DP17343 Implicit Preferences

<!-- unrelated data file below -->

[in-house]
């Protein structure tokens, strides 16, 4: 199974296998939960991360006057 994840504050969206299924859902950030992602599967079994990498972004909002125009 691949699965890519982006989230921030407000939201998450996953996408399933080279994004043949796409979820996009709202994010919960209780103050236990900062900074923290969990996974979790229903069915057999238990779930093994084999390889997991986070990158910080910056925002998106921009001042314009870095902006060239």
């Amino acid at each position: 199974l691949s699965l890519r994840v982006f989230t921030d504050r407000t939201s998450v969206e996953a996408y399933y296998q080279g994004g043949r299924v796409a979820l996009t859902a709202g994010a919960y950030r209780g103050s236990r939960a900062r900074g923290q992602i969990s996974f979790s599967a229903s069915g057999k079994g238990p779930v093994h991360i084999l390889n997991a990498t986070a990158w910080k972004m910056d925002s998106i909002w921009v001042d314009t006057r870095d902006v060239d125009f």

We show how simple decisions can, by themselves, reveal two layers of preference. Consider a hiring manager who always chooses a woman over a man with the same qualifications, but always chooses the man if their qualifications differ. Intuitively, these intransitive choices reveal an explicit preference for women, but an implicit preference for men. More generally, we define an implicit preference for an attribute as one whose influence increases the more the attribute is mixed with other attributes ("dilution"). We show that implicit preferences arise under a diverse set of psychological foundations: rule-based decision-making, signaling motives, and implicit associations. We prove a representation theorem for the model and show how implicit preferences can be identified from binary choices or from joint evaluation data. We apply the model to two published datasets, finding evidence for implicit risk preferences, implicit selfishness, and implicit discrimination.